The importance of .NET Core
Seven years ago, on 2010-04-12, Microsoft released a new version of .NET but unlike previous versions this version was not an “in place upgrade”. Meaning that for developers and IT departments to take advantage of this new version we needed to install the latest version on the server and developer desktops.
Now, 7 years later, Microsoft is releasing a new version that requires developers and IT departments to manage these upcoming changes. But why? What is so significant about a new version of a programming framework? Why should our developers care? Why should our IT department deal with the upgrade headache?
Lets also ask some larger questions, such as how does .NET Core position Microsoft in the developer platform wars and what does it means for the future of the platform?
What is so significant about a new version of the .NET framework:
Microsoft has been very innovative with .NET since blazing past Java with the release of .NET 3.5. However, over the years there has been a massive amount of “technical debt” building up in the framework. Development best practices have changed, tooling and landscapes have changed too. Long gone are the days of the IDE with every bell and whistle being the de facto “best” tool. As our practices evolved we realized that smaller, configurable with sane defaults was much better than monolithic with infinite customization - often via XML.
.NET has filed technical debit bankrupcy and.NET Core is being built from the ground up using a component based “only include what you need” philosophy.
When I started this blog post, and probably as you are reading this, the ‘only include what you need’ philosophy revolved around namespaces being delivered as its own package - in sort of a nodejs/npm-taken-100-steps-too-far design.
.NET Core 2.0 is coming soon and there are some major changes. The biggest is that Microsoft is walking back the concept of a million nuget packages to rule them all concept and moving to a standard “core” library that will contain the entire .NET Core framework. This changes the meaning of ‘only include what you need’ to:
- We’ve removed all the legacy code (system.web, webforms)
- No GUI features in your web app - no need for system.xaml
- Still cross-platform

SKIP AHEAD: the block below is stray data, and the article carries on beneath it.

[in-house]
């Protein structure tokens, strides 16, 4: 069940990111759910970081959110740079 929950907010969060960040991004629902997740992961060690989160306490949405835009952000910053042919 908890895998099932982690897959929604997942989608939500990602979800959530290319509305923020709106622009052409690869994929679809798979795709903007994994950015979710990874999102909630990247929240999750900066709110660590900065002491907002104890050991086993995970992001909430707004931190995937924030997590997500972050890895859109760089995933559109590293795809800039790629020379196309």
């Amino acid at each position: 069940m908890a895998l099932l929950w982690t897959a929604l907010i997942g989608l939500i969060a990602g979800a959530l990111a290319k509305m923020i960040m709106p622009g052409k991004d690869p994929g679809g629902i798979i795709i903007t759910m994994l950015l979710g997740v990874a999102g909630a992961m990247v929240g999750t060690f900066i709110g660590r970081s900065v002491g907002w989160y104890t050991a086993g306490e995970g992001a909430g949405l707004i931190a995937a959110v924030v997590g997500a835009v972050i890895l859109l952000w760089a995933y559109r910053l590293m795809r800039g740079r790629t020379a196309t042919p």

- Easier to update and manage!
Having worked on large .NET Core projects where updates took days, I’m every excited to see this change.
Why should our developers care:
.NET Core builds on existing knowledge while removing platform, tooling and server constraints.
However, in the short term, .NET Core has very little to offer developers. We’ve had to deal with project file format changes, tooling in visual studio be alpha/buggy, deal with and learn about soon to be abandoned versioning - because netstandard2.0 will be the first stable target for .NET developers.
With all that being said, developers should care because Microsoft is getting back to its roots and building truly world class platforms for us to build on. .NET Core will be as cross platform as Java and that will open more doors for us in terms of our career, our clients and our customers.
.NET Core is also the first enterprise framework to be developed for the cloud. The lower footprint means our applications are going to run faster and require less cloud resources.
Why should our IT department deal with the upgrade headache:
Linux. Licensing. Lower costs.
.NET Core is cross platform, you can deploy your production applications to Linux. Server 2016 is due for release in 2016 and with Nano Server there are some exciting and compelling reasons to stick with Microsoft for the server but let’s set that aside for now. If your platform is simply a .NET web application we can list the following benefits of deploying to Linux:
- Reduced licensing costs - Zero licensing costs.
- Reduced IT overhead - Linux is drastically easier to automate with tools like Chef, Salt, Packer and Ansible. This reduced friction equates to reduced stress on IT departments.
- Easier long term maintenance - security, patches and updates become easier with apt-get, and yum package managers.
Of course; there are going to be challenges when deploying .NET Core applications to Linux but TeamVirtuoso is here to help with these challenges.
- Ensuring application compatibility
- Training existing development and IT staff
- Automating existing “brownfield” applications
- Learning the Open Source/Linux landscape and what tools are available and what should be reviewed for your application.
How does .NET Core position Microsoft in the developer platform wars and what does that mean for the future of the platform?
With .NET Core, Microsoft is clearly following the footsteps of Java but is doing so in a much different time and with the experience of seeing where Java has been successful and where it’s failed.
Java has seen better days and the past 7 years - since Oracle bought Sun - have been filled with bad press...and the sink of Oracle.
.NET Core also positions C# to be the most university friendly language for teaching. The open and cross-platform nature make it an excellent language for teaching higher level compiled languages.
In closing; I look forward to .NET Core 2.0 - as Microsoft is known to do - the first releases of the product have been rough, the changes hard on developers but we expect (and the roadmap and communication show) GREAT things as .NET Core regroups, retools and races past Java is the cross-platform, enterprise ready, university default language, cloud first platform.